|"Self Affliction"; 30" x 36"(approx.); ink, Sharpie, & acrylic on synthetic paper. (c) 2011 by Howard Salmon|
But as an artist, this has given me a slight challenge: if my artwork doesn't offend anybody, does that mean that I don't really count (as an artist)? How is art and culture going to advance, if some artist doesn't stick their neck out? (little voice in my head: "define 'advance'!") Basically, I feel that any artist worth his salt should do the best to express his vision without self-censorship. But, this carefree attitude may result in some offensive imagery.
Should I care?
Well, my intention isn't to offend...it's to be honest with myself. So here it is, Yom Kippur is just around the corner, and I'm wondering, should I be apologizing for any of my paintings? The answer is...no! To do so would to be to commit self-censorship; The ethical paradoxes of being an artist wrestling with Jewish tradition.
About the imagery in the painting: the text in the word balloon says "If my artwork has NOT offended you this past year, please forgive me!". There are ten rabbis (a minyan), each blowing a shofar. The shofar is blown as an alarm, as if to say, "WAKE UP! Snap out of your daydreams and illusions!"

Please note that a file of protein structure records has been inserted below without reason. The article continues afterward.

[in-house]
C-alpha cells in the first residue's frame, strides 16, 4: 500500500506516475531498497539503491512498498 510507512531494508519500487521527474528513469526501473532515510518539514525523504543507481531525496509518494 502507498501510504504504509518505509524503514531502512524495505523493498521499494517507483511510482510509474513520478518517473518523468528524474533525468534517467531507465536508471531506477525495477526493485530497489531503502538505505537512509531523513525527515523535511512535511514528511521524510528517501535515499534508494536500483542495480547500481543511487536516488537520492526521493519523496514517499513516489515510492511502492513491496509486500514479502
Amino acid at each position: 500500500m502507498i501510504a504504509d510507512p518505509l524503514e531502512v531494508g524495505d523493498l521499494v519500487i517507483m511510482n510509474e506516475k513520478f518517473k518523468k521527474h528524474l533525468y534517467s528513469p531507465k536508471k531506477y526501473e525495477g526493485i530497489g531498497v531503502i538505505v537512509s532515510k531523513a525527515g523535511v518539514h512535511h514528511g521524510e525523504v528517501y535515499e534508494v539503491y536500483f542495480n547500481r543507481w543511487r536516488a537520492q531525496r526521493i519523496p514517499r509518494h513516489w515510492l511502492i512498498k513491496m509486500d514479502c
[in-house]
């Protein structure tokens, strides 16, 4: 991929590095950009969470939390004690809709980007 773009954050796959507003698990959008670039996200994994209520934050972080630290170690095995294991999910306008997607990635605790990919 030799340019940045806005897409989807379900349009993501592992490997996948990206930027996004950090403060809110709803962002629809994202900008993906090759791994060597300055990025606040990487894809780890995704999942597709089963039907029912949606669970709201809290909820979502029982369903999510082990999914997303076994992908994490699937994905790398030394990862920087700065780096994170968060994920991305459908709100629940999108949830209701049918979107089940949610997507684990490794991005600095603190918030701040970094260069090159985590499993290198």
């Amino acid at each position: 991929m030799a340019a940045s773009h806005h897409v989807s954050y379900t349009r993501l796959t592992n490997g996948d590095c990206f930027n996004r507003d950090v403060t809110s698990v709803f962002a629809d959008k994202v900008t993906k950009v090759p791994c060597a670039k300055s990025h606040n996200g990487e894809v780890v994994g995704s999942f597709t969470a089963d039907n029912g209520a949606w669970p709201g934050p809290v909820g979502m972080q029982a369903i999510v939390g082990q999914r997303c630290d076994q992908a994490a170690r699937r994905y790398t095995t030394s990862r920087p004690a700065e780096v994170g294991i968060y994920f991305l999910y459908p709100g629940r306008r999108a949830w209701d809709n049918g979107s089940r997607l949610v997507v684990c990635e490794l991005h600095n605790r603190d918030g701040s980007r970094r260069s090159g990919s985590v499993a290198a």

Out of each shofar comes a whiffle-ball of spirituality, which is supposed to be a "sephirot" in the kabbalistic diagram that represents the "Mind of God" (if you're interested in this subject, check out the Zohar, which is a masterpiece of erotic Jewish surrealistic writing) The nodes all link up, forming a conceptual structure of invisible intuited Reality--the Reality being the Mind of God, which I've suggested with that lattice-like structure all around the painting (which reminds me of a sukkah). (As an aside, this is an interesting philosophical issue: since concept precede creation, it's plausible to suggest that the Universe had to exist in the "mind of God" as an IDEA before it actually became a reality. Heavy.....)
The bowl of fire is an allusion to the "unholy fire" that the son's of Aaron brought into the Temple. The figure in the center represents the artist (me, and in a suit, no less!), wearing tefillin (which is Orthodox prayer paraphernalia), with a pallette and paintbrush in one hand. In the upper right of the picture are two of my "muse" characters, (and dressed respectfully in their Danskins). Those three floating heads hovering over my left shoulder are from my "Scholar, Prophet, Bum" painting. The entire background is painting with gold acrylic, to mimic the "illuminated paintings" of the Medieval era, where the backgrounds of religious paintings were inlaid with gold leaf.